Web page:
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Tuesday, 17 October 2017
 

Allegorical Interpretation of the Story of Joseph / Yusuf (1)

(Author: Scholar Abdalla Yusuf Ali- Translator Commentator of the Holy Quran 1934-1938)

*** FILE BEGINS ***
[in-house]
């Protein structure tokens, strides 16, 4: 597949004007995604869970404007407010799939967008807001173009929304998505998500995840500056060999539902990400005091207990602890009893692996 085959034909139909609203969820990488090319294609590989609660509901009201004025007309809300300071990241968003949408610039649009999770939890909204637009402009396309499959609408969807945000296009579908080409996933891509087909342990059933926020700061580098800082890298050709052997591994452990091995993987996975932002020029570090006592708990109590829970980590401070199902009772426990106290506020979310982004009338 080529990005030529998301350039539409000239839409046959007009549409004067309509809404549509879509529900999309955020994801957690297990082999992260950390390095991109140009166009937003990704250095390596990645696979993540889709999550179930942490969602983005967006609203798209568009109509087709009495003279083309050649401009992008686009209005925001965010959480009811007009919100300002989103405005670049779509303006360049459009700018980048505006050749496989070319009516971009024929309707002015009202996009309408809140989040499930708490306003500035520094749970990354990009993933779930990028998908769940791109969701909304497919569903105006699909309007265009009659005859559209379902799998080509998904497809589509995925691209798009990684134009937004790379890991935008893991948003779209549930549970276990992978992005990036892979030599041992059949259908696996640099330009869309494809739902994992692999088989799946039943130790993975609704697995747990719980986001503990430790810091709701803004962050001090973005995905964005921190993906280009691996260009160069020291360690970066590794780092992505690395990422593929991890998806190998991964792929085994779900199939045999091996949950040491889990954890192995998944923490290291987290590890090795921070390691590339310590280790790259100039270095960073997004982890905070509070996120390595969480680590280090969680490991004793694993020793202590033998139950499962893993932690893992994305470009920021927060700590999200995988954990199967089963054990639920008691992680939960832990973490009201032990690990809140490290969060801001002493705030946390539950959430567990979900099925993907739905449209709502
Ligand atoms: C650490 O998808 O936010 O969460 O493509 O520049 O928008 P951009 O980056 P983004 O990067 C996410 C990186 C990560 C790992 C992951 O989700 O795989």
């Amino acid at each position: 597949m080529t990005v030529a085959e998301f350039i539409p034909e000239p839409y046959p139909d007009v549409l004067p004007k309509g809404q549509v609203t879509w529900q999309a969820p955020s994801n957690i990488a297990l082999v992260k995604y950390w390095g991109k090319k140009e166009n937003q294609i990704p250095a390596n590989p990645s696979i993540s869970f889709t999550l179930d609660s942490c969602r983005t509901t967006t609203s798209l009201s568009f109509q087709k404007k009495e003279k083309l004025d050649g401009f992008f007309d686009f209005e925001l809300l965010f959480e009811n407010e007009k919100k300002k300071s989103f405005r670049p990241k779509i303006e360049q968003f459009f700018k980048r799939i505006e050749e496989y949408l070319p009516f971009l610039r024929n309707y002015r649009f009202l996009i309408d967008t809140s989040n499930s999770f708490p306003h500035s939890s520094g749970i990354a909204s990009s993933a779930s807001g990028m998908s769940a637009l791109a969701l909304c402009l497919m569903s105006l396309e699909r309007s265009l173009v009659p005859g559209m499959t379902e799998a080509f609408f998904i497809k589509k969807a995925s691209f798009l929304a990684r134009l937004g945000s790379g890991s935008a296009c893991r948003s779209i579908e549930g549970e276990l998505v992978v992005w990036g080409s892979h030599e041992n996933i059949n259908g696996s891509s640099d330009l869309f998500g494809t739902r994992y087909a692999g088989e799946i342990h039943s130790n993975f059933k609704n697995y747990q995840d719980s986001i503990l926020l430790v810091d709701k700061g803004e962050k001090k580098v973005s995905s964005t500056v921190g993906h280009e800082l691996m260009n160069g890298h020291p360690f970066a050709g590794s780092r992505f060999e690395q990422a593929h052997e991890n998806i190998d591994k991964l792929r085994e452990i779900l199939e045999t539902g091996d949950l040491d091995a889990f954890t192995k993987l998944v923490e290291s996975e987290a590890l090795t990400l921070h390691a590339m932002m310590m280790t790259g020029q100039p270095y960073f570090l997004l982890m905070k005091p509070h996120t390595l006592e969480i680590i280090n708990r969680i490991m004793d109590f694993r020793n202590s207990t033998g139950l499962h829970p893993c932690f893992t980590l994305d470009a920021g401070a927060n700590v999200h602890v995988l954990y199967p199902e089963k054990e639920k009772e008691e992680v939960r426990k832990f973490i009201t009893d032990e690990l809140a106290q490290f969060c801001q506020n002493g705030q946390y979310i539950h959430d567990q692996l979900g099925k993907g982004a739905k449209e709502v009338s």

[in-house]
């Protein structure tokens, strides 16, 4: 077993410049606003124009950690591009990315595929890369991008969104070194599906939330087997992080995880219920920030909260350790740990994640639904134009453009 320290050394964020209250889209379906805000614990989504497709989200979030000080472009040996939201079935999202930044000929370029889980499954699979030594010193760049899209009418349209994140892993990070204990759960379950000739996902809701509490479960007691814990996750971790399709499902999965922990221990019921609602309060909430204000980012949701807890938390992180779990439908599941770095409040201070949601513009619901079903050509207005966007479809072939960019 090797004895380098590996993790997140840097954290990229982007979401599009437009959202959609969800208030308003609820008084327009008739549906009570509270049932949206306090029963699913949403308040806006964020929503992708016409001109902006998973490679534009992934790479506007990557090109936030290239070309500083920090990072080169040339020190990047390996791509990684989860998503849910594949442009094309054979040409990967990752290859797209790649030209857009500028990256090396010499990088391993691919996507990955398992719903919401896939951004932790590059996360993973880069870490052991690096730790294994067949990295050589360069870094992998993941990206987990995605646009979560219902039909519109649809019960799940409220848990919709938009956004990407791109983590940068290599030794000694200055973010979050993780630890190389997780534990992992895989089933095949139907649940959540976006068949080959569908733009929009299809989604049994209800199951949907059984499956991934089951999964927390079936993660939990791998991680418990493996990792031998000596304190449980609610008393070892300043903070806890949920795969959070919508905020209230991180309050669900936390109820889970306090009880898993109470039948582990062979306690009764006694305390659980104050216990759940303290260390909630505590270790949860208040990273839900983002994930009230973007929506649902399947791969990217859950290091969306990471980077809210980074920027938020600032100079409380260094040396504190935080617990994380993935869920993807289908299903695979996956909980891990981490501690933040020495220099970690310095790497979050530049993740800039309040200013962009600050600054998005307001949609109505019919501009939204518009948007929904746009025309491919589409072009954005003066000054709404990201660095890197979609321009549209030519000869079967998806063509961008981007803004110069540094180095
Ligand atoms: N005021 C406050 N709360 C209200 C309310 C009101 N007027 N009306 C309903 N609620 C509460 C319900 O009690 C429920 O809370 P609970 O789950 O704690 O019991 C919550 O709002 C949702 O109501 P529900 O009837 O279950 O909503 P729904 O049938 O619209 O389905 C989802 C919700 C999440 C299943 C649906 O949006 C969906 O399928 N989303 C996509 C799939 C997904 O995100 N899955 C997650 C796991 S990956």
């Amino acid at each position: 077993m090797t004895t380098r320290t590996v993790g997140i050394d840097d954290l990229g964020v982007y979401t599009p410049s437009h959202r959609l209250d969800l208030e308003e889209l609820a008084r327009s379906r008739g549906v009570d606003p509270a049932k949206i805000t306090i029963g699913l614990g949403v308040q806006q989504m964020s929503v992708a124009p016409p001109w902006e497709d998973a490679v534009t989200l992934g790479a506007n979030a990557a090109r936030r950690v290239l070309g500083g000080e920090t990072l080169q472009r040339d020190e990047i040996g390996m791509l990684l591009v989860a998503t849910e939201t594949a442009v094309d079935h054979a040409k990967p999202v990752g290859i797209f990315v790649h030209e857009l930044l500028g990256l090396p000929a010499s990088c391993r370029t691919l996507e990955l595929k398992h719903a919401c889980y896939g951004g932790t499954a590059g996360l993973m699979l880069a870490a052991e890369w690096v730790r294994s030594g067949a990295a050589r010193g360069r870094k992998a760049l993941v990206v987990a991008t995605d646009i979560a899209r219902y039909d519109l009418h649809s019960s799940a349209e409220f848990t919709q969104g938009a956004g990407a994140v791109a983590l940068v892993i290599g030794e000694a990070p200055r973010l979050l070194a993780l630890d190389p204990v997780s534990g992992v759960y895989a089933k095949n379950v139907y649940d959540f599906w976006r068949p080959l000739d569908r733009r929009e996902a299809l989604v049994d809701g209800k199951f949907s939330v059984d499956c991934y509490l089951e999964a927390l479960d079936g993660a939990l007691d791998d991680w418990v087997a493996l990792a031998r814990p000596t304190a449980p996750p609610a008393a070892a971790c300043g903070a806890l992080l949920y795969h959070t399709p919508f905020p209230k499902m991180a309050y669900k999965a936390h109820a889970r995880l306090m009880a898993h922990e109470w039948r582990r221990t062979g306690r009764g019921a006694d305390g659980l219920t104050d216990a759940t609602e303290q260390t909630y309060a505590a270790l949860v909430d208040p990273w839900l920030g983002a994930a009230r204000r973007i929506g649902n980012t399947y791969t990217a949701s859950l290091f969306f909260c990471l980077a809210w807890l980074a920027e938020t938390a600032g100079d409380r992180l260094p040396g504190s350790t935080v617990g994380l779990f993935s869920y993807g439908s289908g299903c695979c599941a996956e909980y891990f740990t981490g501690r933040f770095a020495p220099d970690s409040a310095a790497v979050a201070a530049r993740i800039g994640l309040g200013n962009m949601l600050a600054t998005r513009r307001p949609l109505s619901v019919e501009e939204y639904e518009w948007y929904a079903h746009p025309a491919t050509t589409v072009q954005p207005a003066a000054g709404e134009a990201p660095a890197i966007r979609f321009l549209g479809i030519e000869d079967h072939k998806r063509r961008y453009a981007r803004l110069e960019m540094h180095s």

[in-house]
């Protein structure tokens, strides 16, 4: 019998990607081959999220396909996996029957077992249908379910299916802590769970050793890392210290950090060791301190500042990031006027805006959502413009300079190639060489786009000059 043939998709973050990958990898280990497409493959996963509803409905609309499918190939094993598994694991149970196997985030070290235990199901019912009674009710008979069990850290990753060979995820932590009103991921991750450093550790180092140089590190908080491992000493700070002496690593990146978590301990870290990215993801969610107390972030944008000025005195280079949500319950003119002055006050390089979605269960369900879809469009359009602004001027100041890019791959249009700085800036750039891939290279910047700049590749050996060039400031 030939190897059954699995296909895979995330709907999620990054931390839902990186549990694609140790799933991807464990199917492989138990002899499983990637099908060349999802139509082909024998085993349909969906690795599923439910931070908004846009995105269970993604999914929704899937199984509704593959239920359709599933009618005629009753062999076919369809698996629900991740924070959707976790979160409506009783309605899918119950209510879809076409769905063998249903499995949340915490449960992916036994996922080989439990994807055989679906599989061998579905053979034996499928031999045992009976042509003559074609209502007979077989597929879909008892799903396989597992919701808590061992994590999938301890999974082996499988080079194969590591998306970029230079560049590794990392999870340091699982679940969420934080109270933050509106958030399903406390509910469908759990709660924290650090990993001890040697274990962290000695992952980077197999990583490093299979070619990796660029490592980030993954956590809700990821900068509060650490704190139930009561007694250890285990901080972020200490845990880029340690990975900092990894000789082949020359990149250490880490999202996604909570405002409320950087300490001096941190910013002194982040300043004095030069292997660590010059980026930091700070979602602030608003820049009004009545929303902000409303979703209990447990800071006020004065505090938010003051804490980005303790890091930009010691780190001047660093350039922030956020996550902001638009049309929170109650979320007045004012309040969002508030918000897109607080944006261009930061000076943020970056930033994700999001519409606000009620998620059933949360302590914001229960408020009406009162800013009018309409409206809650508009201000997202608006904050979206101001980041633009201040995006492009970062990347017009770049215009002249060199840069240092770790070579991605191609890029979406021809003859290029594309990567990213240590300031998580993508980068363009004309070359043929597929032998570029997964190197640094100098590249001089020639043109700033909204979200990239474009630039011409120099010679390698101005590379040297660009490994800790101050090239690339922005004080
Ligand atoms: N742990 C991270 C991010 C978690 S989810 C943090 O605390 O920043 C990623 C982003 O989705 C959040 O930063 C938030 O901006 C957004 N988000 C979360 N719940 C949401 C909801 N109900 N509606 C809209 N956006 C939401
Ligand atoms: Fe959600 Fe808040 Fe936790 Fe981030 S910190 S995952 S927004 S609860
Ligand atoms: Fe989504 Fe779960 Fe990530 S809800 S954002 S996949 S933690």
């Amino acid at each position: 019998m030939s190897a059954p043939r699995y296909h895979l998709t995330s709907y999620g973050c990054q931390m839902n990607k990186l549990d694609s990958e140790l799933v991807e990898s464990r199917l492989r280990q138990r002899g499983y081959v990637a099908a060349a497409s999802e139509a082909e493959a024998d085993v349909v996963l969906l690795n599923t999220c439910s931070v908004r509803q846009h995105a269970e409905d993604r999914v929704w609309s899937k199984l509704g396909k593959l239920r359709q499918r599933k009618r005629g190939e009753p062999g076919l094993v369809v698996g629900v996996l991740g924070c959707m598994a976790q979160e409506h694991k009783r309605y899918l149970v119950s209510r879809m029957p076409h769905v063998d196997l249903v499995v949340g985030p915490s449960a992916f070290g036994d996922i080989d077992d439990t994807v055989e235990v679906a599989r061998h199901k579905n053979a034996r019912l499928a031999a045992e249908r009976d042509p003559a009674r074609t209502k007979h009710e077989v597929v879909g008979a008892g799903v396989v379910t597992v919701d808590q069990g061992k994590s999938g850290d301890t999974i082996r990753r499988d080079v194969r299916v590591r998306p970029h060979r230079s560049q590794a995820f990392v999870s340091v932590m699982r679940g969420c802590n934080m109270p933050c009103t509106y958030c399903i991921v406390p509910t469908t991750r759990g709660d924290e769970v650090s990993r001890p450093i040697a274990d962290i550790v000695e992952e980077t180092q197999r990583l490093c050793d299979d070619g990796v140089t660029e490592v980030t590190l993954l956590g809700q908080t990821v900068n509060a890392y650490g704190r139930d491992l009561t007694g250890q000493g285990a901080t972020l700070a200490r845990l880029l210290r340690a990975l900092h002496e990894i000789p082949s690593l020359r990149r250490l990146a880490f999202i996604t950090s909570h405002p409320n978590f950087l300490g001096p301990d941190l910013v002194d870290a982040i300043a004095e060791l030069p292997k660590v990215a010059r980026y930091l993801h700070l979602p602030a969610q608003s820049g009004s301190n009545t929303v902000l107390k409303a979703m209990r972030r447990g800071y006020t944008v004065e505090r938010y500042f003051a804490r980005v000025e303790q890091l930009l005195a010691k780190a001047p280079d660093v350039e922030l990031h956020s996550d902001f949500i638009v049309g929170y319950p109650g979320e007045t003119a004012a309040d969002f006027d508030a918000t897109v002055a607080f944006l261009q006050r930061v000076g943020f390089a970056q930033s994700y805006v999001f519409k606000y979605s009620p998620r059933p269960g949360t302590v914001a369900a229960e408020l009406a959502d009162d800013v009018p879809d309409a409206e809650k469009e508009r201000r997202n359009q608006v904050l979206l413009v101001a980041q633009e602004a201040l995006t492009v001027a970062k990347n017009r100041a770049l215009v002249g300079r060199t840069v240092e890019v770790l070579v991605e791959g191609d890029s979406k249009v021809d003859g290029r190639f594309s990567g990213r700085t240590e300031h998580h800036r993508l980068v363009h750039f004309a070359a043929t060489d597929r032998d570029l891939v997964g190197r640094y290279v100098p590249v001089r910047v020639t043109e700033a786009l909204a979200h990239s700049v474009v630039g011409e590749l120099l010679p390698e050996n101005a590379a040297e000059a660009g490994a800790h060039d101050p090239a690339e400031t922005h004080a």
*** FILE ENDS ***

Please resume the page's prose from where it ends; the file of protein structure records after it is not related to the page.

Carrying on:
Spiritual things can only be understood by symbols taken from things which are familiar to us in this life. The whole phenomenal world is a symbol. The reality lies behind it, like the real light behind the cave, in Plato’s Theory of Ideas. This is not to say that Islam agrees with the Vedantists (Vedan’ta-Vedan’tic= any one of the four Hindu holy books) in calling this whole visible world an illusion. It is an illusion to suppose that it is the only world. But it is equally an illusion to suppose this world is of no consequence. It is of as much consequence as our thoughts, feelings, dreams, and Life. We have to make use of them, study and respect their laws, and obey the duties imposed on us by the spiritual part of us being entangled in their chain. But they are not eternal, and they will pass away. Our duty is to prepare ourselves for the truer life, the eternal life: We emancipate ourselves from them, not by feeling them {for that is impossible}, but by fulfilling our obligations in them, as an apprentice or probationer attains his real position by completing his apprenticeship or probation satisfactorily and so ceasing to be an apprentice or probationer.